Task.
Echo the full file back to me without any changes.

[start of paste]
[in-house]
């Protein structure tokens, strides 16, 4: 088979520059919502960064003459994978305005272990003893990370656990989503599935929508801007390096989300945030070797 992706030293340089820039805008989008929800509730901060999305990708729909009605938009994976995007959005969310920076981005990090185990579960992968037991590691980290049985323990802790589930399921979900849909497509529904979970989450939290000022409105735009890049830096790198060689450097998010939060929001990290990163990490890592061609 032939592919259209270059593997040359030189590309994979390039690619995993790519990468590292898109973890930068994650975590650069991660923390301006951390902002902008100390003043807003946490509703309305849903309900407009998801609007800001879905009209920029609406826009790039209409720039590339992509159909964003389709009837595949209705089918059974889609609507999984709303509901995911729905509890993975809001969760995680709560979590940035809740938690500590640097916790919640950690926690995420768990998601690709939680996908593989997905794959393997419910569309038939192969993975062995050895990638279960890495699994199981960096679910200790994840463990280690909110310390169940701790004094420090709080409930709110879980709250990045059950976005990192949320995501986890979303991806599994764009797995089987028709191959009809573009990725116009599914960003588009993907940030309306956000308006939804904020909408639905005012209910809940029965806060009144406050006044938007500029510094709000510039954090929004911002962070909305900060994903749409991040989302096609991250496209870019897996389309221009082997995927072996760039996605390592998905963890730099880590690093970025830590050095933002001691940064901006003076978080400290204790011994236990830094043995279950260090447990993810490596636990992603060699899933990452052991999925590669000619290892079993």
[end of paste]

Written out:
[in-house]
């Protein structure tokens, strides 16, 4: 088979520059919502960064003459994978305005272990003893990370656990989503599935929508801007390096989300945030070797 992706030293340089820039805008989008929800509730901060999305990708729909009605938009994976995007959005969310920076981005990090185990579960992968037991590691980290049985323990802790589930399921979900849909497509529904979970989450939290000022409105735009890049830096790198060689450097998010939060929001990290990163990490890592061609 032939592919259209270059593997040359030189590309994979390039690619995993790519990468590292898109973890930068994650975590650069991660923390301006951390902002902008100390003043807003946490509703309305849903309900407009998801609007800001879905009209920029609406826009790039209409720039590339992509159909964003389709009837595949209705089918059974889609609507999984709303509901995911729905509890993975809001969760995680709560979590940035809740938690500590640097916790919640950690926690995420768990998601690709939680996908593989997905794959393997419910569309038939192969993975062995050895990638279960890495699994199981960096679910200790994840463990280690909110310390169940701790004094420090709080409930709110879980709250990045059950976005990192949320995501986890979303991806599994764009797995089987028709191959009809573009990725116009599914960003588009993907940030309306956000308006939804904020909408639905005012209910809940029965806060009144406050006044938007500029510094709000510039954090929004911002962070909305900060994903749409991040989302096609991250496209870019897996389309221009082997995927072996760039996605390592998905963890730099880590690093970025830590050095933002001691940064901006003076978080400290204790011994236990830094043995279950260090447990993810490596636990992603060699899933990452052991999925590669000619290892079993």